I was the only one to start my meal with fruit. Even the kind nurse ate her fruit last. Hmmm contemplated telling her the virtues of eating ur fruit first but decided against it. I'm here to learn after all, not to teach. haha.

There were two other ladies who joined us for lunch that day. They were on the machine earlier i think. They are, i think, already diabetic when they got pregnant. I felt sorry for these two malay ladies also. They are rather obese. I could smell their insecurities as well as mine when i started to fear i might turn just like them in the future. God saves us all. Sad to say that yes, statistics show that the Malay and Indian communities here in Singapore are more prone to such chronic illness.

After lunch, we were told to go for a walk. Walking, the best form of exercise for pregnant ladies, is helpful in bringing down your BSL as u burn calories. Naughty me did some shopping in between 3 tawafs / rounds around the hospital building. I got 2 maternity dresses and rented 2 books. tsk tsk tsk I even dropped by the Patient Education Centre to ask if i could start my classes early to no avail.

After lunch, it was the nurse's turn to talk. Madam Zuraily is very very nice though. She made sure we were all comfy and spoke at our level. Mostly, she was like a caring mother to us. Among other things, she explained what GDM (Gestational Diabetes Mellitus) is all about and how it could affect us and the baby. Like finally! All my questions were answered!

For the longest time, I had no clue what is this insulin that everybody's talking about does. She explained (w/o us having asked her) that insulin helps to transport the sugar in our intestines into our bloodstream. Lack of insulin will result into excessive blood sent to the kidney. Too much would result in kidney failures and then the blood will pass out in our urine. I hope i've got it right! haha

A person with family history of diabetes is a likely candidate for GDM. However, just about any pregger could get it. This is because when we are pregnant, our body releases a certain feminine hormone. Some generates more than others and it could lead to some disturbance to the smooth function of this insulin. Likewise, u'll be diagnosed with GDM.

Now, what will it do the baby inside of us? Two things. It can either make the baby very big or very small.

Very big because if sugar = energy = growth. If we keep feeding him/her with sugar he will keep growing bigger and bigger than is appropriate. When it's become too big, it'll be very very difficult for us to push the baby out normally.

Too small because when we eat too much cakes and sweets *moan* the PLACENTA will grow and grow until it becomes old, mature and die before the baby is even out. And placenta, as we know, is the one who sends food to the baby. When it dies, baby will not be getting anymore food. Hence, become small.

Now what happens AFTER we give birth? Well normally, after giving birth, the production of that feminine hormone mentioned above will reduce significantly and most of the time, our condition will stabilise and GDM will go away. That is why 6 weeks after giving birth, we will need to do another Glucose test to determine whether or not we still have it.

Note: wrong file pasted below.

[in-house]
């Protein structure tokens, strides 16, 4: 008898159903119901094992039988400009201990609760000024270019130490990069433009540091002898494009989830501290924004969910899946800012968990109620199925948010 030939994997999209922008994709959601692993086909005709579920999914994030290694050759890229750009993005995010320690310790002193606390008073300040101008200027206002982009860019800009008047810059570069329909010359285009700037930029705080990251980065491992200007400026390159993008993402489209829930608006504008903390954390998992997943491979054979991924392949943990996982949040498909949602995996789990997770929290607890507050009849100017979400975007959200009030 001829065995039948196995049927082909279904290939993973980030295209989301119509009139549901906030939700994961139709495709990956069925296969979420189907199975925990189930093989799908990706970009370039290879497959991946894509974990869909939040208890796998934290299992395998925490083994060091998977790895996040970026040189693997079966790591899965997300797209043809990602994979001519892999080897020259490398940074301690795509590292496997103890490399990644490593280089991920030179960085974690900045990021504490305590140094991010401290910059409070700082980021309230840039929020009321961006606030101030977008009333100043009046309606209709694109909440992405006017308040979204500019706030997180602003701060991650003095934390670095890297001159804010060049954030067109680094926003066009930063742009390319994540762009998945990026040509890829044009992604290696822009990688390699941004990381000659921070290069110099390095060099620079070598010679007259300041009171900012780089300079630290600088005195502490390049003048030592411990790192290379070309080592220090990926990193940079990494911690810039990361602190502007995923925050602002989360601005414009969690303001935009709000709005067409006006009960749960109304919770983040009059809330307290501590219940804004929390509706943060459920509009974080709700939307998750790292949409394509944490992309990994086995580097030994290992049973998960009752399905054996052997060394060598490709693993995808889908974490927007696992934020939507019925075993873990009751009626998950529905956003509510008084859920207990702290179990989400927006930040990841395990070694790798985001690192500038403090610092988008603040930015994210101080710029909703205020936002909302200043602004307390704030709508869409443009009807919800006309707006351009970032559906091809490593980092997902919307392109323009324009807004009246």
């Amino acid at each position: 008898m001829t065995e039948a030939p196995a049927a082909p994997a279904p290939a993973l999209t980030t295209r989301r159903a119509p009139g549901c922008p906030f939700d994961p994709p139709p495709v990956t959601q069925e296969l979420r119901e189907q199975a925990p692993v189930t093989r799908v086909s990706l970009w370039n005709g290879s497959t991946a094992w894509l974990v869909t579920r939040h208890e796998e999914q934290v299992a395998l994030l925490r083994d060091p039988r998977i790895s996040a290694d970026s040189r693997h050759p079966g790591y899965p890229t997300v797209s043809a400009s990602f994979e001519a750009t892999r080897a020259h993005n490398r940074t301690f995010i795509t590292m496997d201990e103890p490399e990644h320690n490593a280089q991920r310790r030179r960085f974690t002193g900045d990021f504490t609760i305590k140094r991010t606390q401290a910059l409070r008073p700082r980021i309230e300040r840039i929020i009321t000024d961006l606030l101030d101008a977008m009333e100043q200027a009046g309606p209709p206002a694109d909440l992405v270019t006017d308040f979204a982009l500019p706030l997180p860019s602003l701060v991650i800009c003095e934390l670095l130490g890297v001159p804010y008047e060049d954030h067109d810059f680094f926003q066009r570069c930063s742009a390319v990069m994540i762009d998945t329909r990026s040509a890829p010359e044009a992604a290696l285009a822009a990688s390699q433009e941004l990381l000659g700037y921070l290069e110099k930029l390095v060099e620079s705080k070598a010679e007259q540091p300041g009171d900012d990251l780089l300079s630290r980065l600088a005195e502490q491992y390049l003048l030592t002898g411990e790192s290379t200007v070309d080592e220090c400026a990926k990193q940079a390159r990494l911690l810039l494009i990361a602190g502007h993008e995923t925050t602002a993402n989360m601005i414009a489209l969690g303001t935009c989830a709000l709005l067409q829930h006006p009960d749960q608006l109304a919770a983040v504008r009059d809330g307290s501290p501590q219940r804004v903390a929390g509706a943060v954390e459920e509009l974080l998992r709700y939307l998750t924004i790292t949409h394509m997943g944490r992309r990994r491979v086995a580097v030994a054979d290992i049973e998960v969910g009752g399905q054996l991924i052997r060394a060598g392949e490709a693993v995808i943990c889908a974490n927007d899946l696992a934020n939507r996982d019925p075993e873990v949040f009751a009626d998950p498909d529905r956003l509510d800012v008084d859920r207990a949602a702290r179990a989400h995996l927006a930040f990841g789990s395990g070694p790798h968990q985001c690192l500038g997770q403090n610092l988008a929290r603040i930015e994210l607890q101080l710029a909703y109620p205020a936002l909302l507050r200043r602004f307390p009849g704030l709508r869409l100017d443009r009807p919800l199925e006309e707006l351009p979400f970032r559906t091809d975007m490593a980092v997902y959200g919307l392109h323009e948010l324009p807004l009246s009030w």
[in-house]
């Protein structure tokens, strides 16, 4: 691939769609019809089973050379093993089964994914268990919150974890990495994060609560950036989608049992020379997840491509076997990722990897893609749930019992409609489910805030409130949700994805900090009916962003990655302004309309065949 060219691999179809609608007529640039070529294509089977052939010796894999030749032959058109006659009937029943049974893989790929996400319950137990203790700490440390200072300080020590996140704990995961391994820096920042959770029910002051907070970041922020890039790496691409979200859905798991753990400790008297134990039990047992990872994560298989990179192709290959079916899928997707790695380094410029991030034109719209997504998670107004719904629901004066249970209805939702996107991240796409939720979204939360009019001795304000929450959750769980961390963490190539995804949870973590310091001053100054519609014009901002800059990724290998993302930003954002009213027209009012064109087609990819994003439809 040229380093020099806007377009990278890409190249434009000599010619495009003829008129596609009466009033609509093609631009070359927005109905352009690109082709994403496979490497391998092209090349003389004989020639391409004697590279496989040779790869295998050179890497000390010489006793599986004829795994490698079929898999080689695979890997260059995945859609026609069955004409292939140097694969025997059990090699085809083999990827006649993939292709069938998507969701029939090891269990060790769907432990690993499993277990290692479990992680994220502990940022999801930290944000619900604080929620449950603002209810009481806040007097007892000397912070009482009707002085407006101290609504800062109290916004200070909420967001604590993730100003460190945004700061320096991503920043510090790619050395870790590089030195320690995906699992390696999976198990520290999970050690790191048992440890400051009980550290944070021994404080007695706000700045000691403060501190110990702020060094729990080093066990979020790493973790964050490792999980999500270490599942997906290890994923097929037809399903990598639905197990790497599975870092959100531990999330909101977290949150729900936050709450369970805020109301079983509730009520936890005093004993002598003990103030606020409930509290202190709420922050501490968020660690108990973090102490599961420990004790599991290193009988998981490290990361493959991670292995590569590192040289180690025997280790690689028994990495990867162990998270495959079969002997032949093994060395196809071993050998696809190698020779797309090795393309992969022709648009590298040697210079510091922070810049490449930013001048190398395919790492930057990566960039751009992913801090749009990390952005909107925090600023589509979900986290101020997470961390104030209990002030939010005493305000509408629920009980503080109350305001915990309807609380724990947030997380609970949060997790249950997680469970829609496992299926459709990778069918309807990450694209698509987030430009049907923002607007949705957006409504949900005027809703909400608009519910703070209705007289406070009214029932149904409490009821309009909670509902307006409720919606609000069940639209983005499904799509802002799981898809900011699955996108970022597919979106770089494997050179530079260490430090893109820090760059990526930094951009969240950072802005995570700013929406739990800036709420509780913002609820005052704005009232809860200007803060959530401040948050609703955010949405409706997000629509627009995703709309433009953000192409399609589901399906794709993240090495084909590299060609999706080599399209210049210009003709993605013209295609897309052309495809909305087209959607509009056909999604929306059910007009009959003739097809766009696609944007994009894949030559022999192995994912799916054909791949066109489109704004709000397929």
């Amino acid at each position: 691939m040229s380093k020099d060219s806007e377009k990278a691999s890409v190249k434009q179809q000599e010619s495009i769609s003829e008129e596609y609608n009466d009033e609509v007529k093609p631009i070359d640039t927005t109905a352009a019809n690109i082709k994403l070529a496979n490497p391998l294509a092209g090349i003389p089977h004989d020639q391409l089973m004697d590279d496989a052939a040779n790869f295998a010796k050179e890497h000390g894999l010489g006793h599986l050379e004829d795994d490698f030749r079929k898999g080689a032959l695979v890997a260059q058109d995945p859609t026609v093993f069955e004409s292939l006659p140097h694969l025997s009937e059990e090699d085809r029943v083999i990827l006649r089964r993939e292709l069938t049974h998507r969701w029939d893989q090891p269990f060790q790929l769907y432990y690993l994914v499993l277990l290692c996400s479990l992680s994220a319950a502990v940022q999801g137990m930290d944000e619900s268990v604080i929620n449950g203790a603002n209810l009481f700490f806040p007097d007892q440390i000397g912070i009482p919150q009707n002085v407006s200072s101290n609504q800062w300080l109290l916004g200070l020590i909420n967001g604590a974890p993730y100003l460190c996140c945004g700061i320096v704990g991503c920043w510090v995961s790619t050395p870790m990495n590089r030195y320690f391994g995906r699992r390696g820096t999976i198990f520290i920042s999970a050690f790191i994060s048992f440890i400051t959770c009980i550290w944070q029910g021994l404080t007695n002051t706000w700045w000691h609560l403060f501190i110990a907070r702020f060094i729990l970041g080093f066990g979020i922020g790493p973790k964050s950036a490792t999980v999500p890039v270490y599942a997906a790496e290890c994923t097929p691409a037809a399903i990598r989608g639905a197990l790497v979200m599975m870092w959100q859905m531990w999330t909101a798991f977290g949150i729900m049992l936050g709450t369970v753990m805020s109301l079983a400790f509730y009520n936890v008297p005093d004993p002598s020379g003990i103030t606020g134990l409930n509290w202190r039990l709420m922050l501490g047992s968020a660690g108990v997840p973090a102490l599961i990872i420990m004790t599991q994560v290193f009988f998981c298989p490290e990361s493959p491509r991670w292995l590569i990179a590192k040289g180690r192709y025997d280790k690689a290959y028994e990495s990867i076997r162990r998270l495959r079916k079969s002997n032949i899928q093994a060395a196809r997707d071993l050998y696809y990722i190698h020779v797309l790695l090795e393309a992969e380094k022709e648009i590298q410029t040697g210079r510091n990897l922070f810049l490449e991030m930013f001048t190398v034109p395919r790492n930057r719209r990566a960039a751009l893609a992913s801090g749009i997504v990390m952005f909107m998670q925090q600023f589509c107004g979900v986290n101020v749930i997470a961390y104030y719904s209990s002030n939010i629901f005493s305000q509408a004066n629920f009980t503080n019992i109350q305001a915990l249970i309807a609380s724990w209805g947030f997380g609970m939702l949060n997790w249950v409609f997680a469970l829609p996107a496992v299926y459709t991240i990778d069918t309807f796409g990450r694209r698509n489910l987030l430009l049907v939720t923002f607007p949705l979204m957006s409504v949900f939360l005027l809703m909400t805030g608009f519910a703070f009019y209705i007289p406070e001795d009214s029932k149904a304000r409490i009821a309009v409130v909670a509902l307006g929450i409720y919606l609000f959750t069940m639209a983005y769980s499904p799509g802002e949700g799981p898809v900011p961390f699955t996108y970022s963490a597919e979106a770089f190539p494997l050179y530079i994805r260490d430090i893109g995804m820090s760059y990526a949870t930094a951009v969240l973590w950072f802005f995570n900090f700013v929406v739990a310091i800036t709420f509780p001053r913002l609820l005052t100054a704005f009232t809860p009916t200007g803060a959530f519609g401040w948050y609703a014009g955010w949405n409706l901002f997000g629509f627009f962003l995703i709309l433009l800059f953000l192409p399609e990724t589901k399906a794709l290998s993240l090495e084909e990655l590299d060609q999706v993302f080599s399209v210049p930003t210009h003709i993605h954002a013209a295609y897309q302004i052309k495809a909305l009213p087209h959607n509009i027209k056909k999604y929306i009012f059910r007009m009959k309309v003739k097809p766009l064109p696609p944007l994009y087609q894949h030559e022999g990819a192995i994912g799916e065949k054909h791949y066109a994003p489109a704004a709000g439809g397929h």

I felt sad for two ladies. their BSL had been esp high despite the strict hospital diet that we had for the day. After food, our BSL should read between 5.5 - 7, whereas theirs were 8 and above. This prompted the nurse to contact their gynae to advise further action. Luckily for one of them, she was just required to monitor a bit more, but for the other, she was ordered to start on insulin injections. On the tummy! Can you imagine? Me i'm already scared to put a pin on my fingers what more if i were asked to inject MYSELF with an actual NEEDLE into the TUMMY. *faint* *jelly legs*

Thankfully my own readings for the day even if it was out was less than 0.5 out of range. so i was just asked to monitor for 2 consecutive days in a week and then hand in the chart to my gynae on next visit.

On the whole, I am very very very satisfied with my day at ODAC. I'm soo happy i've learnt what my condition is really about. I mean.. reading and actually having someone explain it to us face to face ready to answer any Qns are really two different experiences altogether. On the other hand, I felt cheated that the gynae from polyclinic had really downplayed what GDM is all about. Humph.

Can't wait for my next appointment! We will be doing another ultrasound scan. Yay yay!!

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2 glasses of Juice:

Zaihan said...

Odd. My mum always have high blood pressure (darah tinggi), whenever she bore my brothers and sisters.

but you have kinda high sugar levels.. you better watch out on your sugar intake... not just pregnants and post birth.. i mean forever.. haha

don't want me friend to have diabeetes..

Jussaemon said...

All thru 7 of you huh. A Woman Warrior she is. Damn if you dont appreciate her! :P

eeee forever? a donut every 2 days is ok lah. no need forever. cheh.

Are you saying u dont wanna be friends with diabetics?! *squint eyes*